Monthly Lecture: The “High-West: Low East” Dichotomy of Indus City Layouts: A Dravidian Paradigm

Prof. M. Anandakrishnan Endowment Lecture Series 5

The “High-West: Low East” Dichotomy of Indus City Layouts: A Dravidian Paradigm
R. Balakrishnan
Honorary Consultant, Indus Research Centre, Roja Muthiah Research Library

Summary of the talk
The speaker announces that the “High-West: Low-East” matrix observed in the dichotomous lay out plans of the Indus cities encode a concurring association with the “High-West: Low-East” paradigm of the Dravidian languages while differing diametrically from the “Front-East: Behind-West” paradigm of the Indo-Aryan.Subscribing to the view that the ‘practical layouts’ of Indus cities represent a consciously created urban form shaped by “long held patterns of thoughts” of the natural and social order of things, the speaker anticipates embedded clues in the language, the Indus people likely to have spoken. Based on this he investigates the sources and methods of lexical encoding and naming of the cardinal directions and their ‘metaphoric extensions’ in the Dravidian and in the Indo-Aryan languages and finds out evidence for a paradigmatic nexus between the core values of the Indus urbanism and the Dravidian worldview.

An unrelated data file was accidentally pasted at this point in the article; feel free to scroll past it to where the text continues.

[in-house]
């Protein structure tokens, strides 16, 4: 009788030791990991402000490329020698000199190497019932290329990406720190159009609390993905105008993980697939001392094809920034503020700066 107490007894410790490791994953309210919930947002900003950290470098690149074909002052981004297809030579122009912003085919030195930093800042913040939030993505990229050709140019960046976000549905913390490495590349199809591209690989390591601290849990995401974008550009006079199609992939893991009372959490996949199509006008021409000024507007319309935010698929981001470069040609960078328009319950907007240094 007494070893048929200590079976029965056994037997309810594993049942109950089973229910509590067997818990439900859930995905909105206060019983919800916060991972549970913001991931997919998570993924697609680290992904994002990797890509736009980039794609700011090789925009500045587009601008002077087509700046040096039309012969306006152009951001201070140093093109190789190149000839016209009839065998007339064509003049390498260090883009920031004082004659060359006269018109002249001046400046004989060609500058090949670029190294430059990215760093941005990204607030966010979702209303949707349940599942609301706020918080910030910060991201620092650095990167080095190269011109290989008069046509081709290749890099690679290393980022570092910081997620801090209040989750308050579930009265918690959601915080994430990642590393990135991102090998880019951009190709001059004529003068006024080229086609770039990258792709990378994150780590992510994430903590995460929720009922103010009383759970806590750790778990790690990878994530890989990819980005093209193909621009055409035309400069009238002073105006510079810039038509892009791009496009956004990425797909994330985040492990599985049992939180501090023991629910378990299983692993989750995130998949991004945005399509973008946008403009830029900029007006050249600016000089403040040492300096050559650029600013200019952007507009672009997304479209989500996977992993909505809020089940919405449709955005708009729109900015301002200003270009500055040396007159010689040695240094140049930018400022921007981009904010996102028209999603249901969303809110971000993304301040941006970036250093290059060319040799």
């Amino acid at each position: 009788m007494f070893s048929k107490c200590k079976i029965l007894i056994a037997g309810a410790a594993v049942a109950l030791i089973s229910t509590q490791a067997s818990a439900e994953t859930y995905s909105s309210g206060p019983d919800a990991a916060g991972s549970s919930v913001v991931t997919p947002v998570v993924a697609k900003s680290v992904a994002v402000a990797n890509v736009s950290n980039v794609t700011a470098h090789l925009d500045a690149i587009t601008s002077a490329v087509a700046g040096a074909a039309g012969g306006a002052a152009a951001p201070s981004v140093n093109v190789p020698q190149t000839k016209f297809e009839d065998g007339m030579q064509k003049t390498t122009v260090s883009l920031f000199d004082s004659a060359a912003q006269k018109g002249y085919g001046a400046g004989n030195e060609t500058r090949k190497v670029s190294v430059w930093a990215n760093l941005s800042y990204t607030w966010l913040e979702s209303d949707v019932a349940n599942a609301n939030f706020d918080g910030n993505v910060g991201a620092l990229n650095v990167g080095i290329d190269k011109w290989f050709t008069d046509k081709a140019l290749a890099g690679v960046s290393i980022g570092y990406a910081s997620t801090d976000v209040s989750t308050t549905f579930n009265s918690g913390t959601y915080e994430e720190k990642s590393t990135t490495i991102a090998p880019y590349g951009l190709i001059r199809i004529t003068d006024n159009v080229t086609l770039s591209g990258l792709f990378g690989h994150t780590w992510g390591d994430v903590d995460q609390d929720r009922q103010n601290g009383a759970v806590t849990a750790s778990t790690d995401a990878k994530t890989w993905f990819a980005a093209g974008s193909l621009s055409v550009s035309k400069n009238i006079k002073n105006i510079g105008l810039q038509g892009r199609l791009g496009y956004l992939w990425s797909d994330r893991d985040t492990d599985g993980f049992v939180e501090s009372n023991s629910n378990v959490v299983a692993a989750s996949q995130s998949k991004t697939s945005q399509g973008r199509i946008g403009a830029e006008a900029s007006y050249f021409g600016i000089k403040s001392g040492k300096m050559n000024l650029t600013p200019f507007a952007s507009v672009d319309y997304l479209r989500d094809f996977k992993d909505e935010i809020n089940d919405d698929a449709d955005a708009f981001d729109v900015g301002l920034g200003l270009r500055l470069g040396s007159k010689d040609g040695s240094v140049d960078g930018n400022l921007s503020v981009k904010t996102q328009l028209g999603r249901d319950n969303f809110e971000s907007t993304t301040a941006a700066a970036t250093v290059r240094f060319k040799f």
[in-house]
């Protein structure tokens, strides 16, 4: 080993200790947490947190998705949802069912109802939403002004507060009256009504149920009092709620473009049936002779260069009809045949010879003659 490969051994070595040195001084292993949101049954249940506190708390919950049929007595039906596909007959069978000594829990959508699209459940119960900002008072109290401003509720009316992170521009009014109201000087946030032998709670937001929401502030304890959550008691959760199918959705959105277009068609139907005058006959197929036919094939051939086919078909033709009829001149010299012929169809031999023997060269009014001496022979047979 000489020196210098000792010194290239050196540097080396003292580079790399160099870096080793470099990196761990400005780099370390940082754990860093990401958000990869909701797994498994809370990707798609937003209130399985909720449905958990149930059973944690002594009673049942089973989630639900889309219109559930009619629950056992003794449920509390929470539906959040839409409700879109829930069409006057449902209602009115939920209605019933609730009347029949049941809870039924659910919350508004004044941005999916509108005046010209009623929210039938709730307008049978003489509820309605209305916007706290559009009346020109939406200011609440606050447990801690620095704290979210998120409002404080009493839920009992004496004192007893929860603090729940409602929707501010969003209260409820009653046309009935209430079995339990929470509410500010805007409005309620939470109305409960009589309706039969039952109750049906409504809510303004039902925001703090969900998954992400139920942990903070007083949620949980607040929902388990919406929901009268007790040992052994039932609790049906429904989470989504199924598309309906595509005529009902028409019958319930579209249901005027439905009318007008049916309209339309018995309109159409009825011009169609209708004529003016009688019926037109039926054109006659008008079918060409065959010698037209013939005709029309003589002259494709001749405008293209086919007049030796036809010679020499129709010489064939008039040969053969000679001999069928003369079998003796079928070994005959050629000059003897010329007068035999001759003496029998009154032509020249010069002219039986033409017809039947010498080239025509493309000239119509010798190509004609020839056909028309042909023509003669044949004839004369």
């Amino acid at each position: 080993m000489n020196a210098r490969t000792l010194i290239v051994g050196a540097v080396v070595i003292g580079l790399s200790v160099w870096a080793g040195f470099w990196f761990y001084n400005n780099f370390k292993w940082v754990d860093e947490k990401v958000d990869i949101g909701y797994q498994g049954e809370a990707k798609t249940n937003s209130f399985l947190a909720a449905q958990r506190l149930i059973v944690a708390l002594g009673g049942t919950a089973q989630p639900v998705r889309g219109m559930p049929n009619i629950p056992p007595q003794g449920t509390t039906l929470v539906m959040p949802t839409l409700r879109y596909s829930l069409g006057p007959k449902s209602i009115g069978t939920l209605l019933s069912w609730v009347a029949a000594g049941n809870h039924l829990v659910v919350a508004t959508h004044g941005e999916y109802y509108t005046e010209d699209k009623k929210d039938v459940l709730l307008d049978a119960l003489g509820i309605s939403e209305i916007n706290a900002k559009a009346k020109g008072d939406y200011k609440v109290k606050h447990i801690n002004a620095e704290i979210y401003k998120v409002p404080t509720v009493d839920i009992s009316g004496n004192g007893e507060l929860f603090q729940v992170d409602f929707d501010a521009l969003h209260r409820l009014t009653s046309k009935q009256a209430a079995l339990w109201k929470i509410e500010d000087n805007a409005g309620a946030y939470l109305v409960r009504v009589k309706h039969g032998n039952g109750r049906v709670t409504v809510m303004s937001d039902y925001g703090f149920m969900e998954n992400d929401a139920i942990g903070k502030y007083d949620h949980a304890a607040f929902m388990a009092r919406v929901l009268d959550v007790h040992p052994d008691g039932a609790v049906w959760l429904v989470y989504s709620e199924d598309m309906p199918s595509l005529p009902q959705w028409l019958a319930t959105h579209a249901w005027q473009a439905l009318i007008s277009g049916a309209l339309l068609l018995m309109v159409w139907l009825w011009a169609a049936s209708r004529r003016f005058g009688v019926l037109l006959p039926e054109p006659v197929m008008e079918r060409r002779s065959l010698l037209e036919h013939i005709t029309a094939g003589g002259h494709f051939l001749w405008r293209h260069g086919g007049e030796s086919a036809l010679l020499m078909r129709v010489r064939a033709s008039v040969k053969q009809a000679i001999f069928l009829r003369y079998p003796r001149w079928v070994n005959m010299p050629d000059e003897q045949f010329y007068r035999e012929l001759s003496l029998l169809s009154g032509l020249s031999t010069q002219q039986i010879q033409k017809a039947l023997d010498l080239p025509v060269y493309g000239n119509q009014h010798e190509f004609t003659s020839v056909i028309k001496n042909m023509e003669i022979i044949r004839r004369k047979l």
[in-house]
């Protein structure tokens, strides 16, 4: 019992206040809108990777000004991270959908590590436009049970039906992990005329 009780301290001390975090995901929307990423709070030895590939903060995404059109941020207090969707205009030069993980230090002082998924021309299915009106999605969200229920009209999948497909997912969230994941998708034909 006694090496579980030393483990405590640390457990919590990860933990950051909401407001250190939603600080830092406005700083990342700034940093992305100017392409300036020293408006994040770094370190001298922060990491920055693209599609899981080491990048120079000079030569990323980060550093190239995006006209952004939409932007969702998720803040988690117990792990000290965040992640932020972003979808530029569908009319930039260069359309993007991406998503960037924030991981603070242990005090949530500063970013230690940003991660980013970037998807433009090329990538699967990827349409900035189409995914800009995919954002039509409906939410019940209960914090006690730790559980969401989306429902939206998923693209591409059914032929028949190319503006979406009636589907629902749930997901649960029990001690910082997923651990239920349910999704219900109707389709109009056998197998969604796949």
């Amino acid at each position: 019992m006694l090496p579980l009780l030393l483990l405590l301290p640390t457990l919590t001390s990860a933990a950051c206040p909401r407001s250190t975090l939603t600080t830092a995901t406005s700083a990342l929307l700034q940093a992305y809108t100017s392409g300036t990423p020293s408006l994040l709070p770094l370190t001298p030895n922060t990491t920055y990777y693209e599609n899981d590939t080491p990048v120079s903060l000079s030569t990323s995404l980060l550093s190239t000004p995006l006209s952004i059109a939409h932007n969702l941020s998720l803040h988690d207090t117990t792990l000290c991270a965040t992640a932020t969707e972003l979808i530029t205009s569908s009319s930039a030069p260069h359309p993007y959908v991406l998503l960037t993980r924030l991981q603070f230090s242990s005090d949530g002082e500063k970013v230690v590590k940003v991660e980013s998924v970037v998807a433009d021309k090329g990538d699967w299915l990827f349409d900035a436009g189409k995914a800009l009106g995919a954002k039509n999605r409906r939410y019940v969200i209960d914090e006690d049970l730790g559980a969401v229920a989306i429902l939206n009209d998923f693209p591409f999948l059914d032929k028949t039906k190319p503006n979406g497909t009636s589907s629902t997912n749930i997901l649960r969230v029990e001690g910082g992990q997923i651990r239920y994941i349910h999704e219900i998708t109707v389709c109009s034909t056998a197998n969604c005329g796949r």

The speaker presents a mass of evidence from Indian Toponomy, both historical and current and argues that the ‘High-West: Low-East” dichotomy lingers, as a legacy of the Indus Past.


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